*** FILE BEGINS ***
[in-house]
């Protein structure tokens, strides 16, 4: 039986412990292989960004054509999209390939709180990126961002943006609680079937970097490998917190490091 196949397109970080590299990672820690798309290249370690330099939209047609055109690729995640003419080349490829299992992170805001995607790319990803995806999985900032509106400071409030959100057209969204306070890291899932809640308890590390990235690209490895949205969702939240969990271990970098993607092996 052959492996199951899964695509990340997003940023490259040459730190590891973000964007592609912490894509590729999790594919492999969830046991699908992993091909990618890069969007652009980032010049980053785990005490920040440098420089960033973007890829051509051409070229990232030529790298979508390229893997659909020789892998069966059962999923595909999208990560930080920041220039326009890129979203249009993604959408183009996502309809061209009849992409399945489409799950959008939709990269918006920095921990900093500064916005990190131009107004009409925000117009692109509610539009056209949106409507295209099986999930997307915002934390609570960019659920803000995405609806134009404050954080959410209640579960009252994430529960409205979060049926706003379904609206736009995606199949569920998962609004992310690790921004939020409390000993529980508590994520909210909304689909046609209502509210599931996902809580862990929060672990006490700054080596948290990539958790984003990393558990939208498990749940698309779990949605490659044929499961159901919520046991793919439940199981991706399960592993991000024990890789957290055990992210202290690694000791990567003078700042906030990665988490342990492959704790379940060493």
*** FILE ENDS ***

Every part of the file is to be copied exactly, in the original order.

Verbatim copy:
[in-house]
């Protein structure tokens, strides 16, 4: 039986412990292989960004054509999209390939709180990126961002943006609680079937970097490998917190490091 196949397109970080590299990672820690798309290249370690330099939209047609055109690729995640003419080349490829299992992170805001995607790319990803995806999985900032509106400071409030959100057209969204306070890291899932809640308890590390990235690209490895949205969702939240969990271990970098993607092996 052959492996199951899964695509990340997003940023490259040459730190590891973000964007592609912490894509590729999790594919492999969830046991699908992993091909990618890069969007652009980032010049980053785990005490920040440098420089960033973007890829051509051409070229990232030529790298979508390229893997659909020789892998069966059962999923595909999208990560930080920041220039326009890129979203249009993604959408183009996502309809061209009849992409399945489409799950959008939709990269918006920095921990900093500064916005990190131009107004009409925000117009692109509610539009056209949106409507295209099986999930997307915002934390609570960019659920803000995405609806134009404050954080959410209640579960009252994430529960409205979060049926706003379904609206736009995606199949569920998962609004992310690790921004939020409390000993529980508590994520909210909304689909046609209502509210599931996902809580862990929060672990006490700054080596948290990539958790984003990393558990939208498990749940698309779990949605490659044929499961159901919520046991793919439940199981991706399960592993991000024990890789957290055990992210202290690694000791990567003078700042906030990665988490342990492959704790379940060493």